As the van ambled down a rocky dirt road, I took out my phone to send a quick text to Kevin that I had nearly arrived to my hostel. I stared at the upper-right corner of my phone’s screen that showed there was no cell service. Brushing my initial panic aside, I reassured myself that there would be service upon arrival.
After a month in Mexico City, I was itching to travel around Central Mexico and visit the colonial heartland. Kevin agreed to an 11-day road trip before we had to come back to Mexico City for our flight to Quito—as long as I planned everything.
Riding the Devil’s Nose train in Ecuador is consistently thrown around in conversation as one of the country’s top things to do. Locals and travelers alike have recommended it to us, and for that reason (also because I love trains), I knew we had to do it. Let’s conveniently ignore the logistics of what/how/where (as I did) for now— we’ll get into that later.
I’ve been to hot spring spas before, but none of them compare to Piedra de Agua in Cuenca (high praise, trust me). Where else can you have your own private attendant guide you through 6+ spa experiences including a blue mud pool, red mud pool, underground hot & ice-cold baths, steam boxes, Turkish baths, and many hot spring pools only for $35?
When we decide where to travel to next, one of my top considerations is whether that location has Uber. If you are a foreigner traveling in Latin America, it is hard for me to stress Uber’s advantages enough, and once you are used to it, the frustration of not having it available. Uber, while very useful in the United States or your home country, is infinitely more useful once you are a traveler in Latin America.
Using the bathroom in most Latin American countries may be different than what you are used to in the United States. I’m going to save you the trouble of having to learn the hard way (like I did) with a few helpful tips.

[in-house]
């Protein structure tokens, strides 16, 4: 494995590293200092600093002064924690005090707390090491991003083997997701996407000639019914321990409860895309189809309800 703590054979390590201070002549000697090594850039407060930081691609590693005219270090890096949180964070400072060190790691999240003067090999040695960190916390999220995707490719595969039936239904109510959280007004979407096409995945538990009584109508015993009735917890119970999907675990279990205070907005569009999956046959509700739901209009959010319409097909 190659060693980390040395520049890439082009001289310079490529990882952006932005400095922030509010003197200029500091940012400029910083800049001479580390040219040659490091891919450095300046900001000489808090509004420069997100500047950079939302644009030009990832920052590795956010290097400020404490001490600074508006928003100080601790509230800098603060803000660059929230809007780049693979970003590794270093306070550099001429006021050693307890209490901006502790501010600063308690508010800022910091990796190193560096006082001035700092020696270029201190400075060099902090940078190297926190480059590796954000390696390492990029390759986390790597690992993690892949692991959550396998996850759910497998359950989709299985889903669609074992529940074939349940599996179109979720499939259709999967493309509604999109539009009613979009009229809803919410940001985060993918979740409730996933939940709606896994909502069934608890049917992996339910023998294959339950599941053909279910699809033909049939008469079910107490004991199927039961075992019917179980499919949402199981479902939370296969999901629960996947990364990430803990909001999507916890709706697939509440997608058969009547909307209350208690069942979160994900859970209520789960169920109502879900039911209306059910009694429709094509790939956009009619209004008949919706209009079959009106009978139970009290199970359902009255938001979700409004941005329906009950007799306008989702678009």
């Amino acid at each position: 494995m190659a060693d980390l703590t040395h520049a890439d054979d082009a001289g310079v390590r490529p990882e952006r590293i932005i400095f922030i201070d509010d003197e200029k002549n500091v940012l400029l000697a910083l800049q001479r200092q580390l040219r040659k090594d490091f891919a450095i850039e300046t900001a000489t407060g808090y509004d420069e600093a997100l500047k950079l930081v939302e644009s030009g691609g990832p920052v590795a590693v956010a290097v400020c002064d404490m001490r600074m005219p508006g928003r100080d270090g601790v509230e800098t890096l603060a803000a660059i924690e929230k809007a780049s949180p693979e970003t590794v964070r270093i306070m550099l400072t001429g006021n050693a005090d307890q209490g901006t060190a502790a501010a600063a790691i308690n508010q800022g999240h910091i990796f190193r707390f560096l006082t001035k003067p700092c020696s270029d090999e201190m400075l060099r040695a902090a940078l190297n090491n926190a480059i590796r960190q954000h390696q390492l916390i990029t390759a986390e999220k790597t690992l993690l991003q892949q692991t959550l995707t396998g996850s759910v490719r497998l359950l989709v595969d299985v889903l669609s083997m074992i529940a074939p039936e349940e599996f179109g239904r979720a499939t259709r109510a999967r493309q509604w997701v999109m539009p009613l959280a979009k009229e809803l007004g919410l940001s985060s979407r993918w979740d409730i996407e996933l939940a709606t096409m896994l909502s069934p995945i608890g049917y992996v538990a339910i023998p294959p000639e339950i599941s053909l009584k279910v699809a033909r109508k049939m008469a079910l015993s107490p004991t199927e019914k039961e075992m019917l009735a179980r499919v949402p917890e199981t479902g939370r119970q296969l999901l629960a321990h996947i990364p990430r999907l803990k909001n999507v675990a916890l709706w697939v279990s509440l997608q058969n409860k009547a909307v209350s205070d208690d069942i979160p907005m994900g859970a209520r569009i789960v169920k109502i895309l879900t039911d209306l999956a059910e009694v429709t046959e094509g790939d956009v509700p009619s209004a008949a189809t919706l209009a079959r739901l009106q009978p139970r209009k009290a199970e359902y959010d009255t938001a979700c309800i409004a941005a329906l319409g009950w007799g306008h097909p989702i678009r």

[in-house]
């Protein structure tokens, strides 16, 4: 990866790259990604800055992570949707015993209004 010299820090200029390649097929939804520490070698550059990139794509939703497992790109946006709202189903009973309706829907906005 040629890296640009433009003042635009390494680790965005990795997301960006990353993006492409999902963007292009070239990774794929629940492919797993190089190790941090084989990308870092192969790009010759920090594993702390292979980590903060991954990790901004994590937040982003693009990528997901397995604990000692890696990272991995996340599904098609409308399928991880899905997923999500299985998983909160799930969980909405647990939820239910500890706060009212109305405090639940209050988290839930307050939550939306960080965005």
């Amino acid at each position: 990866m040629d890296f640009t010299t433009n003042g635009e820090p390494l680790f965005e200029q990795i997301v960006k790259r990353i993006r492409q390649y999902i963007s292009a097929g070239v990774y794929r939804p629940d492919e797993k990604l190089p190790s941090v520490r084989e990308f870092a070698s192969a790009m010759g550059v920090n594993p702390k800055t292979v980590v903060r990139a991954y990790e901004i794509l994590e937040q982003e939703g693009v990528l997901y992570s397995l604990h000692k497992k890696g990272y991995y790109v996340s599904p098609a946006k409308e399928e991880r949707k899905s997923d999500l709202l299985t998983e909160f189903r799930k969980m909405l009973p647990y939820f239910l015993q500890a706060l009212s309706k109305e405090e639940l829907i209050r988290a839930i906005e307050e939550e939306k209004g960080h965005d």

When you think of Mexican alcohol, what comes to mind? Maybe a very light lager made for sipping on a hot summer day. Or maybe something a little stronger, like tequila. Or maybe even mezcal, tequila’s smokier cousin. If you are a drinker, you will want to enjoy all of these things during your stay in Mexico City. But none of these are probably difficult to find, in one form or another, in your home country. If you want a truly unique central Mexican drinking experience that you are unlikely to find anywhere else, you should try pulque.
If you know anything about Colombia, it’s likely about how coffee is a huge part of Colombia’s economy. Nearly everyone visiting Colombia has, at some time in their life, enjoyed a cup (and perhaps thousands of cups) of coffee made from beans that originated from this country.
About 80 kilometers to the east of Medellin lies the town of Guatape, a small resort town frequented by paisas on weekends. Guatape sits on the edge of a giant lake that formed after the installation of a hydroelectric dam. The lake is popular for jet skiing, fishing, and boating. Guatape itself is a great weekend getaway if you are staying for an extended period in Medellin.
Although jiu jitsu is not an extremely popular sport in Colombia, it seems to be growing, and I had a great time training while I was visiting.